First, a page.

Earlier this year, Ringling Bros. announced they would retire its remaining elephants over the next three years, however, life after the circus doesn’t seem too grand.
When the circus company made the announcement in March that they were phasing out elephant performances by 2018, it was heralded as an end of an era and a step forward for animal rights. But, as National Geographic recently discovered, life after the Big Top doesn’t look as bright as we would hope for the elephants.
Though the elephants will no longer have to endure the glare of spotlights nor the blare of loud music, they are subjected to bull hooks (for elephant “pedicures”) and participate in the center’s breeding program.
Per her trip to the conservation center, NatGeo’s writer, Susan Ager, remarks “Ringling’s public relations staff was polite and helpful,” but she points out that the day’s activities “would be staged just for me.” Staging being their forte, after all.
Ager is introduced to Kenneth Feld, Chairman and CEO of Feld Entertainment, the circus’ parent company, who she calls an “angry man.” He tells her that he prefers the term “passionate.”
“We’re in the entertainment business. It takes away from the total enjoyment when you’re getting yelled at, and your kids are getting yelled at, by these activists,” he tells her, regarding his decision to pull out the elephants from their shows. “Then the five-year-old kid is hysterical, and the mother feels terrible.”
Feld is against sanctuaries, like the California sanctuary, run by the Performing Animal Welfare Society (PAWS), where elephants can wander around to their delight and bathe and sleep where they choose.
“We do not call ourselves a sanctuary,” he says. “Places that say they are sanctuaries manage to extinction. We manage for survival of the species.”
The Ringling Bros. compound is the opposite of the PAWS sanctuary. It’s sparse, practically treeless, and the elephants sleep indoors and eat food “after they’re tethered with an ankle chain for the night. Staff says it’s to keep them from stealing each other’s meals.”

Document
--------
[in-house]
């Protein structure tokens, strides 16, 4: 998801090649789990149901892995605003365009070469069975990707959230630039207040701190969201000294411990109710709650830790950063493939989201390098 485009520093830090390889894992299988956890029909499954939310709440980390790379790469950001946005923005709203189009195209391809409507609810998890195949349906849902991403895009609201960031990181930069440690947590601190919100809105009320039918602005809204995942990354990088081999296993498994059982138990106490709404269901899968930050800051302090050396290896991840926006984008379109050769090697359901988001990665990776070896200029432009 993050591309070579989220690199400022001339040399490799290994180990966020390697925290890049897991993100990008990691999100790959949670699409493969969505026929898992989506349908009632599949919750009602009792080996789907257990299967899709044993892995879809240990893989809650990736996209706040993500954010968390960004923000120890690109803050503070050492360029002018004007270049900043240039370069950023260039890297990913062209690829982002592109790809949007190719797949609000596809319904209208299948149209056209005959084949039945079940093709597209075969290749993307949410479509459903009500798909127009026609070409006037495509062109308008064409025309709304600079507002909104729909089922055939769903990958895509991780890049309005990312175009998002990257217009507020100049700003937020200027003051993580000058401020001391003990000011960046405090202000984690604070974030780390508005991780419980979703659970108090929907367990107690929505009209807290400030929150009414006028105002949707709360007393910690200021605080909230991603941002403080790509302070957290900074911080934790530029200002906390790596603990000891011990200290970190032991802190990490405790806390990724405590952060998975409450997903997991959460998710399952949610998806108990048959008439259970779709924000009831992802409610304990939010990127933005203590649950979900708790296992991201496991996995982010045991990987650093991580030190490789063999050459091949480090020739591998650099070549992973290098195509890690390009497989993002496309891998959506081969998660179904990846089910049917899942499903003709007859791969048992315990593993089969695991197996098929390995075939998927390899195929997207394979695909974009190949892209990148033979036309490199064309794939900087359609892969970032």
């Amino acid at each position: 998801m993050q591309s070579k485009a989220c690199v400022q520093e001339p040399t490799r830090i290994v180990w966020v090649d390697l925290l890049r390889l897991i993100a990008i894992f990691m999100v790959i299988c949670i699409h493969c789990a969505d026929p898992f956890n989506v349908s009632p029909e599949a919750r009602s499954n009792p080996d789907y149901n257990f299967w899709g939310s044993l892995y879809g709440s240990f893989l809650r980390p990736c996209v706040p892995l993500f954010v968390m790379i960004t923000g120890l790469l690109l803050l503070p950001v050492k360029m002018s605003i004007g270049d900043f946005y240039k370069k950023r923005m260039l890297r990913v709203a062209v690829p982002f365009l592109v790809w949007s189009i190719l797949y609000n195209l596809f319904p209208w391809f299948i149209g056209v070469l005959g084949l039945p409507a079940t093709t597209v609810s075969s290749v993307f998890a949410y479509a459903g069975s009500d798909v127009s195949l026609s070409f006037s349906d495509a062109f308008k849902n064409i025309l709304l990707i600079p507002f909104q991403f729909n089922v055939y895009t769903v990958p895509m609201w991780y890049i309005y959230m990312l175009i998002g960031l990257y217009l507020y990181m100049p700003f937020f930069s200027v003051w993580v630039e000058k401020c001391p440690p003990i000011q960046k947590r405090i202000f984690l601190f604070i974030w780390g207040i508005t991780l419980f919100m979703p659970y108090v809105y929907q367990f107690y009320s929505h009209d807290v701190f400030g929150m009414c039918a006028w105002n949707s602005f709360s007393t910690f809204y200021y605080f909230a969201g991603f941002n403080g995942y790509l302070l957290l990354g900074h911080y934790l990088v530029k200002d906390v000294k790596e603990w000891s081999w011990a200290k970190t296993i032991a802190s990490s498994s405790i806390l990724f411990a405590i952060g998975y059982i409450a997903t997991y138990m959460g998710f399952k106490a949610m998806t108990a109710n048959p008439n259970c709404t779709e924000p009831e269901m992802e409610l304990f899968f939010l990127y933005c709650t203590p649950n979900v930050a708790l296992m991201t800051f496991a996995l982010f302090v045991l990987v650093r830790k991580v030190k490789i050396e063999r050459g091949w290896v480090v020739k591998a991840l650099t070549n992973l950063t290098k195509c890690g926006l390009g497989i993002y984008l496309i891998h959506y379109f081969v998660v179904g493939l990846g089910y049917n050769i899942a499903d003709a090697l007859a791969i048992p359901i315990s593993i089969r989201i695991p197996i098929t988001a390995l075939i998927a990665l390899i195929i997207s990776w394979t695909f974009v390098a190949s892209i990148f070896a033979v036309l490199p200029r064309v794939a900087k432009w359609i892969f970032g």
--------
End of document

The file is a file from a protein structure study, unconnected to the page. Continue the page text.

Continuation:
Not surprisingly, PAWS president and co-founder, Ed Stewart, is not a fan of how the Ringling elephants will spend out their days.
“They are missing the most important experience, which is freedom in the wild,” he says. “It’s like keeping a Ferrari in the garage.”
Feld intends to keep breeding elephants, even though his circus won’t use them. He says it’s in part for cancer research. Elephants rarely develop cancer, so Feld’s hired a pediatric oncologist to search for a genetic protector, hoping it might prevent cancer in humans.
The other reason? He hopes someday to show tourists the “grandeur” of the Asian elephant like at a center similar to Disney World, perhaps, or dare we say — SeaWorld.
Feld also shrugs off demands from activists that he retire the remaining elephants well before 2018.
“You don’t know what you’re going to miss till it’s gone,” he tells Ager.
“But the good news is: The elephants aren’t gone. They’re here.” Unfortunately, yes, they are.
Read the entire National Geographic article, here.